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Party Food 'Po-Russki'
By Nataliya Dementeva

Most of my English-speaking friends think that I celebrate Christmas on the wrong day. While they are tucking into their turkey on December 25th, I am still finishing my university exams and my mother is importuning nearby grocery stores with her enormous shopping list. Why? Because for me, and for most Russians, we celebrate Christmas according to the Orthodox calendar, meaning that Christmas really falls on January 7th. Moreover, although we, as Russians, do know about Catholic Christmas, and respect this holiday, New Year is much more important.

There are Western-oriented Russians those who travel abroad, those married to Westerners, my generation who celebrate Christmas twice, but the majority of Russians, brought up in the atheistic Soviet Union, think of New Year as being more sacred. These Russians buy a tree not for Christmas, but for New Year.

Food-wise, Russians start planning their New Years Eve menu in early December. Most of us still adhere to traditional Russian cuisine, but more and more Russians are adding foreign food. Consequently, on our New Years table there will be traditional Russian Salad Olivier, Herring under Fur, and then also French foie gras, Georgian dolma, and Italian stuffed ravioli.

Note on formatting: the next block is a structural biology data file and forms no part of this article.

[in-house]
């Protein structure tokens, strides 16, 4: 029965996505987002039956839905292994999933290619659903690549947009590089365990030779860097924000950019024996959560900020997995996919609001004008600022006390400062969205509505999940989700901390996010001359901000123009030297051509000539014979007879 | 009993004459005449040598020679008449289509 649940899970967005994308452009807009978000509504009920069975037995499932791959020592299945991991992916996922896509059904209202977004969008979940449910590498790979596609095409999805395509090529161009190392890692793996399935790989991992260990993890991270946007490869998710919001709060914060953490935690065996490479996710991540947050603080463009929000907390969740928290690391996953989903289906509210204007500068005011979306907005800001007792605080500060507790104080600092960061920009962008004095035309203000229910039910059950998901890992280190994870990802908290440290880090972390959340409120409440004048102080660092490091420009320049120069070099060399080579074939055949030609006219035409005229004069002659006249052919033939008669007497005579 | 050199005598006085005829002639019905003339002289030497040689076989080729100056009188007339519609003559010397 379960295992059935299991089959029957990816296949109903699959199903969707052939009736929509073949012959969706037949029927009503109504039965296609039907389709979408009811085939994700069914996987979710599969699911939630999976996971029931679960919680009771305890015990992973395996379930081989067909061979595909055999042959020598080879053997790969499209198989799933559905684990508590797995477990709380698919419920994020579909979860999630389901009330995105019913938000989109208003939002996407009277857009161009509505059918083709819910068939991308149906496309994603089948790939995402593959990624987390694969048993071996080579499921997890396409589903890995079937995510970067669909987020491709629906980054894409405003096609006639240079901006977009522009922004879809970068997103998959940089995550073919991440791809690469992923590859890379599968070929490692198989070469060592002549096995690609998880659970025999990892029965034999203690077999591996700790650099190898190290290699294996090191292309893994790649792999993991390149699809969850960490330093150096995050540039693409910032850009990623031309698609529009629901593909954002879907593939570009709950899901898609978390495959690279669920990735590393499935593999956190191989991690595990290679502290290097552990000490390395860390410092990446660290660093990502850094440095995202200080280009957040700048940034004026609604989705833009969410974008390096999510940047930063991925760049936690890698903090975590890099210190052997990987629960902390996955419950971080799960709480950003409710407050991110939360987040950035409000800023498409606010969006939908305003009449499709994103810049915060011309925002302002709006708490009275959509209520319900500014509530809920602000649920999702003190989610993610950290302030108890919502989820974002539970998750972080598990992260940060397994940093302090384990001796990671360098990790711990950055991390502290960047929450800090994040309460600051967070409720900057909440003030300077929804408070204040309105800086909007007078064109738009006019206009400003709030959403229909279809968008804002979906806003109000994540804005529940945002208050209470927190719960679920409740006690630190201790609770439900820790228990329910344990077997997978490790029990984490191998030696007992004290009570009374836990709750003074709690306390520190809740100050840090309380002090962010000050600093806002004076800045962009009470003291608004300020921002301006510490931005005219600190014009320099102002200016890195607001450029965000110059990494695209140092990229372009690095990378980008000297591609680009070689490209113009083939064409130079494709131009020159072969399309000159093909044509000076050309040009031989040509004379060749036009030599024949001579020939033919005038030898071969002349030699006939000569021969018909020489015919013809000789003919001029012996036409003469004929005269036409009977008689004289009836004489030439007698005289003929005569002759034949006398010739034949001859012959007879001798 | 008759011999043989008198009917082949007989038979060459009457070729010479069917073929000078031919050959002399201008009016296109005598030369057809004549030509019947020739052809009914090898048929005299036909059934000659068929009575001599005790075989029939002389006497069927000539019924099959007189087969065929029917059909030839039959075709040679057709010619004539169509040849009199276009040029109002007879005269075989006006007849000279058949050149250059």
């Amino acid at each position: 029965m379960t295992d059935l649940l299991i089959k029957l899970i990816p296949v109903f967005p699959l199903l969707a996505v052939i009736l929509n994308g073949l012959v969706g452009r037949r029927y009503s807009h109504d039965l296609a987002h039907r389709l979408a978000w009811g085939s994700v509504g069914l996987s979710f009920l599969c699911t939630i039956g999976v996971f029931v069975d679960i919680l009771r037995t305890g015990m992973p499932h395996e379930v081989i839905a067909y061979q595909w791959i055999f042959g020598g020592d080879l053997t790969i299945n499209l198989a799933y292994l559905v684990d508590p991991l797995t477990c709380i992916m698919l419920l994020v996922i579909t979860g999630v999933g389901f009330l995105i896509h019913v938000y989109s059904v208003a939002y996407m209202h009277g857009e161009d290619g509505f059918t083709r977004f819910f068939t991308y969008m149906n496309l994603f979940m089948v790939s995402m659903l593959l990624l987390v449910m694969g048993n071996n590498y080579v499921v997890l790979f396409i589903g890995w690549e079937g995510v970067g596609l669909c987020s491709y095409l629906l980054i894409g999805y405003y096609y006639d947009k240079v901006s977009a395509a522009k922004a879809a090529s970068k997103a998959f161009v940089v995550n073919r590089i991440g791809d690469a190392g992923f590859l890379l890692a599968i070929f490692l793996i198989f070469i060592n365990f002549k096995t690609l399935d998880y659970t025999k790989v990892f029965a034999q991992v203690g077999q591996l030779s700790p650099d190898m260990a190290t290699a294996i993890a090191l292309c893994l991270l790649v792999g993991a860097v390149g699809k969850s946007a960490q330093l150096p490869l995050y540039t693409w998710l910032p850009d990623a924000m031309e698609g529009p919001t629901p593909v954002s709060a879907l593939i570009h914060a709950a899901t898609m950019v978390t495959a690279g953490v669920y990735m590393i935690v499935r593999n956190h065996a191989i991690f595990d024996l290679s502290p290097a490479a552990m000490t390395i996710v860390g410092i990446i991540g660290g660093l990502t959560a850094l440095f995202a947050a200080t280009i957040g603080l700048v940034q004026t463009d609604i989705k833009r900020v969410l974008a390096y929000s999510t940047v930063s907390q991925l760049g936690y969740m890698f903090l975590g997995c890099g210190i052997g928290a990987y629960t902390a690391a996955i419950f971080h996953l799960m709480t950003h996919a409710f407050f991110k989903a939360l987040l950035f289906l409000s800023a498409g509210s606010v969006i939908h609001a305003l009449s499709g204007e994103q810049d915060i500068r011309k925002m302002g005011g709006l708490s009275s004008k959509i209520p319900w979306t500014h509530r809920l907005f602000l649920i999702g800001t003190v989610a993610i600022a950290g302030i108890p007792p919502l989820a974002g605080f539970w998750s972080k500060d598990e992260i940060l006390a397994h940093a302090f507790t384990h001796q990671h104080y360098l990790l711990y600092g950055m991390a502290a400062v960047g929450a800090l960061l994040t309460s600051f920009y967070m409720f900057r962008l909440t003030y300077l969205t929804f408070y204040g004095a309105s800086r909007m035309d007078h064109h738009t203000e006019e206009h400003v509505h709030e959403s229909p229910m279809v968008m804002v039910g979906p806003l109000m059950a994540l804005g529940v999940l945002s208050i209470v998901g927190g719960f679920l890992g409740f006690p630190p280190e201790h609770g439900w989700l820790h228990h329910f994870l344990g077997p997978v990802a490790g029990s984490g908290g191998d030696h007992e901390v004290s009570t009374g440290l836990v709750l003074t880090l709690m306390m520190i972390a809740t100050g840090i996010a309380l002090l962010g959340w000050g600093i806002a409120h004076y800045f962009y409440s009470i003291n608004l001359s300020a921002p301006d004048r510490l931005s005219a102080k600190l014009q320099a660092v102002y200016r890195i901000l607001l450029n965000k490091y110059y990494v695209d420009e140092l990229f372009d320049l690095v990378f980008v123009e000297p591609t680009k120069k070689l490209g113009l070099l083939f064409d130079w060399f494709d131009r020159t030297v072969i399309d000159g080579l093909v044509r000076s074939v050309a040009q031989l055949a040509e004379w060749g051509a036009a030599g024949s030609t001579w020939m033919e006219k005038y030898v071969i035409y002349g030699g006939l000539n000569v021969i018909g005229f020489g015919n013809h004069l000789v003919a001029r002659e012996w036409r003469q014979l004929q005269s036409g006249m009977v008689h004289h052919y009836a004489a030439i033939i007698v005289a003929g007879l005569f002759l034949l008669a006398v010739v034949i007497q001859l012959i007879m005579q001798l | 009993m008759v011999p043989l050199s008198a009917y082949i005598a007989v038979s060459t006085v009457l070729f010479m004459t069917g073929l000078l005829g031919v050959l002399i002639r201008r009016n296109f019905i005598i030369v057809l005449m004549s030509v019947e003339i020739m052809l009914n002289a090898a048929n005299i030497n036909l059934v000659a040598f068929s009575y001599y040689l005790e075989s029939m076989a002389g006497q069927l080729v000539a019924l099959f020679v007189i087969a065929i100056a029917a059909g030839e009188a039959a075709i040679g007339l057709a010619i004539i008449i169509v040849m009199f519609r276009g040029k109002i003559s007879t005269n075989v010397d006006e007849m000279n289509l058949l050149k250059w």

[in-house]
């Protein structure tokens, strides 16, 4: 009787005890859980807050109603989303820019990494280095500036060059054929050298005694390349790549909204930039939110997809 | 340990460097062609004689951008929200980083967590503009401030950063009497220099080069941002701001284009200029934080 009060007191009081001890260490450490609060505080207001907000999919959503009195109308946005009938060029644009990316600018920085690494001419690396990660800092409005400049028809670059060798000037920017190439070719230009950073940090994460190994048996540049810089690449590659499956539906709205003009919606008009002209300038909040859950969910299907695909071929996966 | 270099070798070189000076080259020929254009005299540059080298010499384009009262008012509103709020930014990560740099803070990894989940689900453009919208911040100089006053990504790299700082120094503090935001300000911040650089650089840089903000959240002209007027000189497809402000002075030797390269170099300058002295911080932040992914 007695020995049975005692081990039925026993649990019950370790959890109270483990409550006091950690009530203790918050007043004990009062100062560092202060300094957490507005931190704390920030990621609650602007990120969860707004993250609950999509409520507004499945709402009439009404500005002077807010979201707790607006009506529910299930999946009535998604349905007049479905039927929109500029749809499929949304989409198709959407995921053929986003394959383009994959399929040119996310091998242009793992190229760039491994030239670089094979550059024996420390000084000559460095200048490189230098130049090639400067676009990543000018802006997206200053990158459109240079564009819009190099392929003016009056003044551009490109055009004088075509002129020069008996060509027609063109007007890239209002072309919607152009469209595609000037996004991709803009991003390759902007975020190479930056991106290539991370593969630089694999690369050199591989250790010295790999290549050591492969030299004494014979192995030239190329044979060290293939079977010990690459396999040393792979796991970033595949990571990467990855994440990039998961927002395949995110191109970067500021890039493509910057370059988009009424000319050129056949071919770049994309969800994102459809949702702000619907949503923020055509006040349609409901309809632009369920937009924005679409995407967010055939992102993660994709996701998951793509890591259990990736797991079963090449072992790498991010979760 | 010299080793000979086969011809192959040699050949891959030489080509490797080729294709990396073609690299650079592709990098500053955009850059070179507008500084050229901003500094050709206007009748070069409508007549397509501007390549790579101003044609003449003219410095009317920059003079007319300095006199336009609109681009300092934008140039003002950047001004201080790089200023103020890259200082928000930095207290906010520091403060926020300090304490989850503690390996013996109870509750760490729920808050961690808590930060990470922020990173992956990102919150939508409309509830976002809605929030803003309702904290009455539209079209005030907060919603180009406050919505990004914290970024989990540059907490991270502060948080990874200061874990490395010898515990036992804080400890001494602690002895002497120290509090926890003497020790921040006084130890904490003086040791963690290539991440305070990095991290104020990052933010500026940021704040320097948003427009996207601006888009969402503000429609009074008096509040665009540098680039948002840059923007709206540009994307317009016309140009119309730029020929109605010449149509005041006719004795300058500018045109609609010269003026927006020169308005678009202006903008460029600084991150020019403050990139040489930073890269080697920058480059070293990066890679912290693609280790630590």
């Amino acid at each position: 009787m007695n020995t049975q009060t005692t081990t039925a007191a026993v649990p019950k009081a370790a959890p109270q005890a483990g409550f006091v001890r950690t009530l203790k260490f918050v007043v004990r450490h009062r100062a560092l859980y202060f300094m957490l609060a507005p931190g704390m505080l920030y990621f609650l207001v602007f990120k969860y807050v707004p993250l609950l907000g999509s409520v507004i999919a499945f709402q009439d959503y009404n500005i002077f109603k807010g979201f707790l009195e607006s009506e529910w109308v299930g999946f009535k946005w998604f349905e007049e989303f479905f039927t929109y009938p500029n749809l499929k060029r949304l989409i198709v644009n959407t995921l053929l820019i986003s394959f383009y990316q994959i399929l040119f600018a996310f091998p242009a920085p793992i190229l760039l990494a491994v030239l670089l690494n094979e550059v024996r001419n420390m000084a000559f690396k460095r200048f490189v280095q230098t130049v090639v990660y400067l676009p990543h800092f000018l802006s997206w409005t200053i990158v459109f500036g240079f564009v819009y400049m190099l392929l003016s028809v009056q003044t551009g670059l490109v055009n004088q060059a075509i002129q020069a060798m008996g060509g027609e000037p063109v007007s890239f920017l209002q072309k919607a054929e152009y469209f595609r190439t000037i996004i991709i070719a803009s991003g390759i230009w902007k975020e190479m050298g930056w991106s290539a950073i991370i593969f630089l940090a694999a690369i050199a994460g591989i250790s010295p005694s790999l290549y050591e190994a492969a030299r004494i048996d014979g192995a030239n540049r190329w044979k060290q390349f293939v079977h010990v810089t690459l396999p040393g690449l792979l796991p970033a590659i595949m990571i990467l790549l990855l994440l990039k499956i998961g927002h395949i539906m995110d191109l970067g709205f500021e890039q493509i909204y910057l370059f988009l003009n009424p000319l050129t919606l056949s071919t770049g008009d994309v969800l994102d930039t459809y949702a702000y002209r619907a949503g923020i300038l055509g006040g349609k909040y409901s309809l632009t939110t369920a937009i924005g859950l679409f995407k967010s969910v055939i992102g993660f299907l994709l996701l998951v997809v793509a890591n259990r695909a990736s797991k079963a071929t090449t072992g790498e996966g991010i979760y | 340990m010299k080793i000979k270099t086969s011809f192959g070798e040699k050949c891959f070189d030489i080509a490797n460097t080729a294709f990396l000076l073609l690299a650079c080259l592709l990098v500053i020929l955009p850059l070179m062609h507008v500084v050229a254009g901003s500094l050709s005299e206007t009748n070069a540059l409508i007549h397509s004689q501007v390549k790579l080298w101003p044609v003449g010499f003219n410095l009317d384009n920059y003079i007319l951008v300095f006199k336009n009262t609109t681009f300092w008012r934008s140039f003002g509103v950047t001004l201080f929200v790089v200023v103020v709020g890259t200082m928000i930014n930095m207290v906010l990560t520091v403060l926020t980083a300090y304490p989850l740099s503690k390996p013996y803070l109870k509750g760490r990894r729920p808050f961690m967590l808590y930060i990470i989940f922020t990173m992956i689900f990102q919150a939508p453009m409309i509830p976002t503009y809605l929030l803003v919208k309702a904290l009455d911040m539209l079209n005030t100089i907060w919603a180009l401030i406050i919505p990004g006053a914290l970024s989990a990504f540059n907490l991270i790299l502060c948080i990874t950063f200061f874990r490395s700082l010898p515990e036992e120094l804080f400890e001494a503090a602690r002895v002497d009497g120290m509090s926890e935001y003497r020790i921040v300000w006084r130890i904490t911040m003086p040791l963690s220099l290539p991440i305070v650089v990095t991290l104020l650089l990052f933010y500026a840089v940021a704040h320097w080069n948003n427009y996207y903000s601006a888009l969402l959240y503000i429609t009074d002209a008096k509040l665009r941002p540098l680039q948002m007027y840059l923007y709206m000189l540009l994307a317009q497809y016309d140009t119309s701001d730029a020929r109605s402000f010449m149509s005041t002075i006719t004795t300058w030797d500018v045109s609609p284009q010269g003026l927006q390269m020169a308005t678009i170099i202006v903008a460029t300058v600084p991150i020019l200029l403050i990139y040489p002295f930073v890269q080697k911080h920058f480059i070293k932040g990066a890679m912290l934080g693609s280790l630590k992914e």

A New Years Ritual

A little before midnight, the Russian president will appear on television, to wish his fellow countrymen a happy new year. This is the signal for the whole nation to start making ready for the all-important midnight ritual.

At the stroke of midnight, Russians will open a bottle of champagne; everybody at the party will write a wish on a piece of paper, set fire to it, drop the ashes into their glass, and knock the champagne back, all in one go. All of this has to be achieved before the chimes have finished.

Afterwards, many people will make their way to Red Square and the Moscow River, from where they will watch the fireworks.


  • Blini with caviar
  • Crab meat salad
  • Salad Olivier

Salad Olivier is often also called Russian Salad,
but in fact it was created by a French chef,
Lucien Olivier, at his Hermitage restaurant
in Moscow, in the 1860s

  • Babushkas piroshki




  • Cheese salad served on a slice of tomato
  • Mixed cheese and vegetable canape




    • Marinated Vegetables


    Main Course:

    • Suckling pig

    Stuffed chicken with mushrooms, onions
    and cheese served with mashed potatoes and vegetable

    • Plov

    (rice with meat and vegetables)



    • Pavlova

    In 1935, the chef of the Hotel Esplanade in Perth,
    Western Australia, Herbert Sachse, created
    the Pavlova to celebrate the visit of the great Russian ballerina,
    Anna Pavlova.


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